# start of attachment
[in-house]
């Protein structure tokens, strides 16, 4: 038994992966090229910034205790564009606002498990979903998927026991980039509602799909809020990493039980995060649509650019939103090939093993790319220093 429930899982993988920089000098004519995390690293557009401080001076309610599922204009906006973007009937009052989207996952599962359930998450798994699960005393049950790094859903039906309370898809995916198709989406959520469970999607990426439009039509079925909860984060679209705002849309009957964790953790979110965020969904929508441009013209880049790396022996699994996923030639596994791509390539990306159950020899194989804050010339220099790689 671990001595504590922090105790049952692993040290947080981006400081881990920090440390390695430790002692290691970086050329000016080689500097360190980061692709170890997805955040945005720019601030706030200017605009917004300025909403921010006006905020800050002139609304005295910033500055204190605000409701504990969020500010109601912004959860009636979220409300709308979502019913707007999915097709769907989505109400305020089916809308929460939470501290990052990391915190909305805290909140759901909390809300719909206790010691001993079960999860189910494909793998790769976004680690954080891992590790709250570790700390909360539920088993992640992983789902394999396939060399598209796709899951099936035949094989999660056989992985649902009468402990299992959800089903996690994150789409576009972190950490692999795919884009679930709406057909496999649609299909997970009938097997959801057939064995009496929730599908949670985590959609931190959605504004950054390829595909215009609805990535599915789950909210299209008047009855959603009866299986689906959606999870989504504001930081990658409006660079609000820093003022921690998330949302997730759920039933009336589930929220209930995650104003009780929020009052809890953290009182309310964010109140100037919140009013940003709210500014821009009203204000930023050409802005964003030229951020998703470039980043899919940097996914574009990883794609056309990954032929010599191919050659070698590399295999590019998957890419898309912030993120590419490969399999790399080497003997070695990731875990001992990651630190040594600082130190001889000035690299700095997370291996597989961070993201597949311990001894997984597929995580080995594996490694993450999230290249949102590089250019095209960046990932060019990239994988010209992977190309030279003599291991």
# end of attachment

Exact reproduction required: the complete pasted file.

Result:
[in-house]
């Protein structure tokens, strides 16, 4: 038994992966090229910034205790564009606002498990979903998927026991980039509602799909809020990493039980995060649509650019939103090939093993790319220093 429930899982993988920089000098004519995390690293557009401080001076309610599922204009906006973007009937009052989207996952599962359930998450798994699960005393049950790094859903039906309370898809995916198709989406959520469970999607990426439009039509079925909860984060679209705002849309009957964790953790979110965020969904929508441009013209880049790396022996699994996923030639596994791509390539990306159950020899194989804050010339220099790689 671990001595504590922090105790049952692993040290947080981006400081881990920090440390390695430790002692290691970086050329000016080689500097360190980061692709170890997805955040945005720019601030706030200017605009917004300025909403921010006006905020800050002139609304005295910033500055204190605000409701504990969020500010109601912004959860009636979220409300709308979502019913707007999915097709769907989505109400305020089916809308929460939470501290990052990391915190909305805290909140759901909390809300719909206790010691001993079960999860189910494909793998790769976004680690954080891992590790709250570790700390909360539920088993992640992983789902394999396939060399598209796709899951099936035949094989999660056989992985649902009468402990299992959800089903996690994150789409576009972190950490692999795919884009679930709406057909496999649609299909997970009938097997959801057939064995009496929730599908949670985590959609931190959605504004950054390829595909215009609805990535599915789950909210299209008047009855959603009866299986689906959606999870989504504001930081990658409006660079609000820093003022921690998330949302997730759920039933009336589930929220209930995650104003009780929020009052809890953290009182309310964010109140100037919140009013940003709210500014821009009203204000930023050409802005964003030229951020998703470039980043899919940097996914574009990883794609056309990954032929010599191919050659070698590399295999590019998957890419898309912030993120590419490969399999790399080497003997070695990731875990001992990651630190040594600082130190001889000035690299700095997370291996597989961070993201597949311990001894997984597929995580080995594996490694993450999230290249949102590089250019095209960046990932060019990239994988010209992977190309030279003599291991």